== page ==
In the Spring of 2018 I was awarded a grant from the SWW DTP’s SDF fund which allowed me to undertake a five-week training in the USA. This trip, which occurred during the first year of my PhD, gave me the opportunity to observe, interview and train with key practitioners and scholars in the field of Arts & Dementia before undertaking my own field work. I travelled with three main goals in mind. Firstly, it was an occasion for me to discover some innovative and creative practices involving people living with dementia. My goal was not to focus on a particular art form, but rather to explore asset-based methods, which focus on imagination rather than memory and acknowledge the creative contribution of the participants living with dementia. This helped me enrich my own creative practice by providing me with new ideas and methods that I can adapt to the projects I lead in the UK. Secondly, it allowed me to gain a better understanding of the US social, political and economic context, especially in relation to ageing and dementia. Thirdly, it was a unique opportunity to ask scholars, who are key to my research, about their academic work and recently published articles. This blog gives an overview of some of the key projects I took part in.

The Alzheimer’s Poetry Project (APP) – Brooklyn, NYC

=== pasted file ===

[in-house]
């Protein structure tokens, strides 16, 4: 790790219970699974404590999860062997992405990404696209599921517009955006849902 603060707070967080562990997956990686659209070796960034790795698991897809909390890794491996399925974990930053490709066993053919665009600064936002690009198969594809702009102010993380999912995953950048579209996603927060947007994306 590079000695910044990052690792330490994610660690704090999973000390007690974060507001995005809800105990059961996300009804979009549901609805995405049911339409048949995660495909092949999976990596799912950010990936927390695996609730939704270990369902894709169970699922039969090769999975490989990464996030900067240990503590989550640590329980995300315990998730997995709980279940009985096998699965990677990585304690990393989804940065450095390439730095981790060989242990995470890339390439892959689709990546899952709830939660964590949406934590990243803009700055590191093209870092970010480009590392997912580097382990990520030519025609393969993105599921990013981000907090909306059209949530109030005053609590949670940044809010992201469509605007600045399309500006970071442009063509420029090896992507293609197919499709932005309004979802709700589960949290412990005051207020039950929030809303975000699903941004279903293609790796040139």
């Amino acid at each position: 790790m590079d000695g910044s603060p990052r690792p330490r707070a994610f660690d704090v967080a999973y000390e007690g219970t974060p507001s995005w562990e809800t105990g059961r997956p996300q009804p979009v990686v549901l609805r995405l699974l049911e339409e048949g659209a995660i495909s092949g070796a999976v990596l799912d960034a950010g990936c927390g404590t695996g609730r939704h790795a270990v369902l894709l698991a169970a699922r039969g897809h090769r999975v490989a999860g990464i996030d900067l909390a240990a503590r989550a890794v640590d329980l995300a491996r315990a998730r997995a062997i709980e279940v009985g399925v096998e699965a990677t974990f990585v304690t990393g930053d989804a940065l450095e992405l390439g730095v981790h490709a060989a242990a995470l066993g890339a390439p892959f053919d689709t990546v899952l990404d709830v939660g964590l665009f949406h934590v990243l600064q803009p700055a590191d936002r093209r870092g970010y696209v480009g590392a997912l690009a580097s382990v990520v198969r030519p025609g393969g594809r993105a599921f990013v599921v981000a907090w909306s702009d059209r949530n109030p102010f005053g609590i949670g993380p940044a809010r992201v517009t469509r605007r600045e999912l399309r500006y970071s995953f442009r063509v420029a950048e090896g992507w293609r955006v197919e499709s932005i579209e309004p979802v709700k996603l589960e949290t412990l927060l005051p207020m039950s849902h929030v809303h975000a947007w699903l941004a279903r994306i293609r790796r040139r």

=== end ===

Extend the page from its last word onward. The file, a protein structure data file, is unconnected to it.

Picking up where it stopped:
I spent my first morning in NYC participating in a poetry workshop led by Gary Glazner, the founder and Executive Director of the Alzheimer’s Poetry Project, (APP). The aim of the programme is to improve the quality of life of people living with dementia by using poetry as a medium to facilitate creative expression. The session took place at the New York Memory Centre in Brooklyn and included the participation of over 30 older adults, at various stages of dementia. The workshop was unlike anything I’ve seen before. Gary took my visit as a starting point for a session on travelling, focusing on France and people’s perception of the country. He asked me and the participants questions, making notes of everyone’s answers and acknowledging every contribution to create an original poem, on the spot. What impressed me was his ability to improvise and incorporate a variety of art forms to answer participant’s suggestions. Gary would, for example, include movements and rhythm, play the harmonica and even mix famous songs such as ‘I Feel Good’ to enhance the poetry session. This resulted in an incredibly dynamic workshop where participants felt free to be playful and creative.

The Creative Aging and Arts in Healthcare Training – Manhattan, NYC